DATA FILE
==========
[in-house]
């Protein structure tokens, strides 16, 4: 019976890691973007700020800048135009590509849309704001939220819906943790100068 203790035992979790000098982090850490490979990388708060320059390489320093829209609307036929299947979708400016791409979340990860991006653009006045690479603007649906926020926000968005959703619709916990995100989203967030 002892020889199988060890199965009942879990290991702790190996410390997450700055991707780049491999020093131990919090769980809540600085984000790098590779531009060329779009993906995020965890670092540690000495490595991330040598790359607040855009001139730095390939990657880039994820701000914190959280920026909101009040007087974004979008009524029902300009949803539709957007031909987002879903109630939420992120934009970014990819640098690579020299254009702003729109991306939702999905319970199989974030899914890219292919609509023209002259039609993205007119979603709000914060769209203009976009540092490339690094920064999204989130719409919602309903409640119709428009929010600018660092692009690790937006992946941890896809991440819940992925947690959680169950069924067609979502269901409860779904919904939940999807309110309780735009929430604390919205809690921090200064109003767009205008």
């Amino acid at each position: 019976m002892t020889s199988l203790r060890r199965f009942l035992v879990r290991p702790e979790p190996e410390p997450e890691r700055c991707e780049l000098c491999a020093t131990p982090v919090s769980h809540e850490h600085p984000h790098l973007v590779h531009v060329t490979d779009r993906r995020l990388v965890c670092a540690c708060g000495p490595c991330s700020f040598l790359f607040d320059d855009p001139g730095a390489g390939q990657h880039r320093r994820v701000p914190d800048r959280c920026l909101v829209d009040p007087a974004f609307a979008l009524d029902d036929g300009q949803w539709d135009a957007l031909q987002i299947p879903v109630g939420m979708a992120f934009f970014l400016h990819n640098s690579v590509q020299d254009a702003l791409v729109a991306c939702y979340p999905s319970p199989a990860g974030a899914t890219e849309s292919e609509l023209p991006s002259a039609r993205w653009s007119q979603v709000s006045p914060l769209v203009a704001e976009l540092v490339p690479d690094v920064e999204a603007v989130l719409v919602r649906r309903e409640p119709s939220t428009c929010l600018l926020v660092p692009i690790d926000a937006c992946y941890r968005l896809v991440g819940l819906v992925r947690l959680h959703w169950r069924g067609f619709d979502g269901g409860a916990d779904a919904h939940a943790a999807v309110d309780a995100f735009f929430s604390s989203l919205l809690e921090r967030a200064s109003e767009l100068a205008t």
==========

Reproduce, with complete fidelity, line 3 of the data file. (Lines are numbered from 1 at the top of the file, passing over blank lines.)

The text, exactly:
């Amino acid at each position: 019976m002892t020889s199988l203790r060890r199965f009942l035992v879990r290991p702790e979790p190996e410390p997450e890691r700055c991707e780049l000098c491999a020093t131990p982090v919090s769980h809540e850490h600085p984000h790098l973007v590779h531009v060329t490979d779009r993906r995020l990388v965890c670092a540690c708060g000495p490595c991330s700020f040598l790359f607040d320059d855009p001139g730095a390489g390939q990657h880039r320093r994820v701000p914190d800048r959280c920026l909101v829209d009040p007087a974004f609307a979008l009524d029902d036929g300009q949803w539709d135009a957007l031909q987002i299947p879903v109630g939420m979708a992120f934009f970014l400016h990819n640098s690579v590509q020299d254009a702003l791409v729109a991306c939702y979340p999905s319970p199989a990860g974030a899914t890219e849309s292919e609509l023209p991006s002259a039609r993205w653009s007119q979603v709000s006045p914060l769209v203009a704001e976009l540092v490339p690479d690094v920064e999204a603007v989130l719409v919602r649906r309903e409640p119709s939220t428009c929010l600018l926020v660092p692009i690790d926000a937006c992946y941890r968005l896809v991440g819940l819906v992925r947690l959680h959703w169950r069924g067609f619709d979502g269901g409860a916990d779904a919904h939940a943790a999807v309110d309780a995100f735009f929430s604390s989203l919205l809690e921090r967030a200064s109003e767009l100068a205008t």